The reasons why dormant shareholders choose to remain anonymous in practice are complicated, but the main one is that the investment subject will benefit. This method allows the capital contributor to avoid legal restrictions on the investment subject or other considerations. Capital contributors want to remain anonymous due to various factors such as protecting their identity, economic status or information security. They tend to remain anonymous to avoid the obligation of a bailout to third parties, or to circumvent the dormant shareholder’s own restrictive factors (such as the financial institution of a shareholder’s qualification, foreign investment policy restrictions, and non-compete limitations).

In addition, dormant shareholders may enter into a nominee shareholding agreement to circumvent mandatory legal provisions, such as restrictions on the number of shareholders in the company, associate transactions and certain investment fields. Socio-economic development has also led to the emergence of anonymous investment. By absorbing idle funds in society, the anonymous investment also enriches the capital operation of the company, thus promoting socio-economic development.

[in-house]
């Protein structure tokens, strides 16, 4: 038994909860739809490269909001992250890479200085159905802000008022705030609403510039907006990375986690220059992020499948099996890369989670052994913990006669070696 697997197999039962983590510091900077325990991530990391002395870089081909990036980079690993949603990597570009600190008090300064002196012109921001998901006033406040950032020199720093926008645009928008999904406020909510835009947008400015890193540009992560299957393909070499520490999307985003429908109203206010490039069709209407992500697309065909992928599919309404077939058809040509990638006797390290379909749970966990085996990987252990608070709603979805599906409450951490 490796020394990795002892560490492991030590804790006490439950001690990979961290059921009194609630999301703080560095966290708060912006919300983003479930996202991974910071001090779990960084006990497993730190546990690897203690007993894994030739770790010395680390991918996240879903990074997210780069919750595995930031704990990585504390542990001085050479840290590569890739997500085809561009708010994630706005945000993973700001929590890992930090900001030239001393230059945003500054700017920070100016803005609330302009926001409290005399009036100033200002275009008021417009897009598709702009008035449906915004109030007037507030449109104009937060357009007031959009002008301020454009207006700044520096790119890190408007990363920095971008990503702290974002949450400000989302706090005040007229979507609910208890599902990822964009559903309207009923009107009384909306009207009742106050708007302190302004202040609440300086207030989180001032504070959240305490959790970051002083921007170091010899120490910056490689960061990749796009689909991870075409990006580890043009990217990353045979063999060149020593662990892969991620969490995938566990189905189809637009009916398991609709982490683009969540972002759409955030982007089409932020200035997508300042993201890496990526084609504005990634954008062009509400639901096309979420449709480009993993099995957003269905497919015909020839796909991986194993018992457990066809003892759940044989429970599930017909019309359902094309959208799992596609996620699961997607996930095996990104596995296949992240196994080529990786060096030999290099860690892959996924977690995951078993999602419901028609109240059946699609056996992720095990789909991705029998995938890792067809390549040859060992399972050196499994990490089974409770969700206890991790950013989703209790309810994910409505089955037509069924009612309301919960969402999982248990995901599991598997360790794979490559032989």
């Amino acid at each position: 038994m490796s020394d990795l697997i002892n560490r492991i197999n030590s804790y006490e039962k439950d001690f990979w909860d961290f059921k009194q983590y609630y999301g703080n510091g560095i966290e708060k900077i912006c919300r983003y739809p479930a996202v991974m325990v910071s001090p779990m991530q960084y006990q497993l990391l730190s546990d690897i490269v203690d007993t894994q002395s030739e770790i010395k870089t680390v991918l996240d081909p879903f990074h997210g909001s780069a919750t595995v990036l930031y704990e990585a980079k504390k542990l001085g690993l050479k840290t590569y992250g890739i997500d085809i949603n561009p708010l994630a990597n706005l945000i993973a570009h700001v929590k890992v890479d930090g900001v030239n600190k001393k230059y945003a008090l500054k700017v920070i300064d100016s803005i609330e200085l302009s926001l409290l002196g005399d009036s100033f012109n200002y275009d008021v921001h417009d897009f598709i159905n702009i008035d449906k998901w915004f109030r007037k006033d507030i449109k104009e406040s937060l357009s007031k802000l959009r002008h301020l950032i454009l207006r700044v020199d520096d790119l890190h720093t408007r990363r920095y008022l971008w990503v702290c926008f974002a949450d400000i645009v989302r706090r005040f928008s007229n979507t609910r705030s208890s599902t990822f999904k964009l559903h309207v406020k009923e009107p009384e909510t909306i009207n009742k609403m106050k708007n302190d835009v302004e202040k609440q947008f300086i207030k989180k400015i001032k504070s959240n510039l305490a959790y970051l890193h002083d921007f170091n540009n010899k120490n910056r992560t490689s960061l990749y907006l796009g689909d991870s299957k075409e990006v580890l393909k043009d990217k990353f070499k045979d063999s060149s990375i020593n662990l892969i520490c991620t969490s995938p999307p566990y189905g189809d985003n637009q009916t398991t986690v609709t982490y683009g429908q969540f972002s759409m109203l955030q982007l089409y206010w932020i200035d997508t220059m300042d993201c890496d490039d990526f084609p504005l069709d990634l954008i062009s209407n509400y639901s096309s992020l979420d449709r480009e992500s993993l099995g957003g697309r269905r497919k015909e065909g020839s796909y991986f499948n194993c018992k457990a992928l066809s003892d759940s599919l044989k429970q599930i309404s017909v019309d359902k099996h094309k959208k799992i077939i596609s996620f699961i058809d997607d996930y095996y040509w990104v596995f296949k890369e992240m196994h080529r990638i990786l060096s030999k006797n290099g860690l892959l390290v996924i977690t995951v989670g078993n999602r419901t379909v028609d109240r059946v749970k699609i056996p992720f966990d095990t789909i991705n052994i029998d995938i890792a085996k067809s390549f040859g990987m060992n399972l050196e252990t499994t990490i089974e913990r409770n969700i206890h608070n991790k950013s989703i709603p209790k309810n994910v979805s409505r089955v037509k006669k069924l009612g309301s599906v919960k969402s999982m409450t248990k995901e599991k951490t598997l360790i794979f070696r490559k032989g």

However, the anonymous investment may lead to perils for a company, which are divided into two categories, i.e., external legal risks, mainly involving disputes with third parties, and internal legal risks, regarding the allocation of rights and obligations between the dormant shareholder and the nominee shareholder. For the dormant shareholder, the largest potential risk is determining a shareholder’s qualification. If the nominee shareholder makes an unfavourable corporate decision affecting the actual contributor – such as a malicious transfer of equity, even though the dormant shareholder and the nominee shareholder have signed an anonymous investment agreement – the internal agreement cannot be used against the bona fide third party, according to the law. Therefore, the bona fide third party’s act is still valid. The actual contributor can obtain his or her qualification as a shareholder and exercise the shareholder’s rights only through an action for affirmation. If the court does not recognise the agreement between the dormant shareholder and the nominee shareholder, it can only be treated as a debtor-creditor relationship.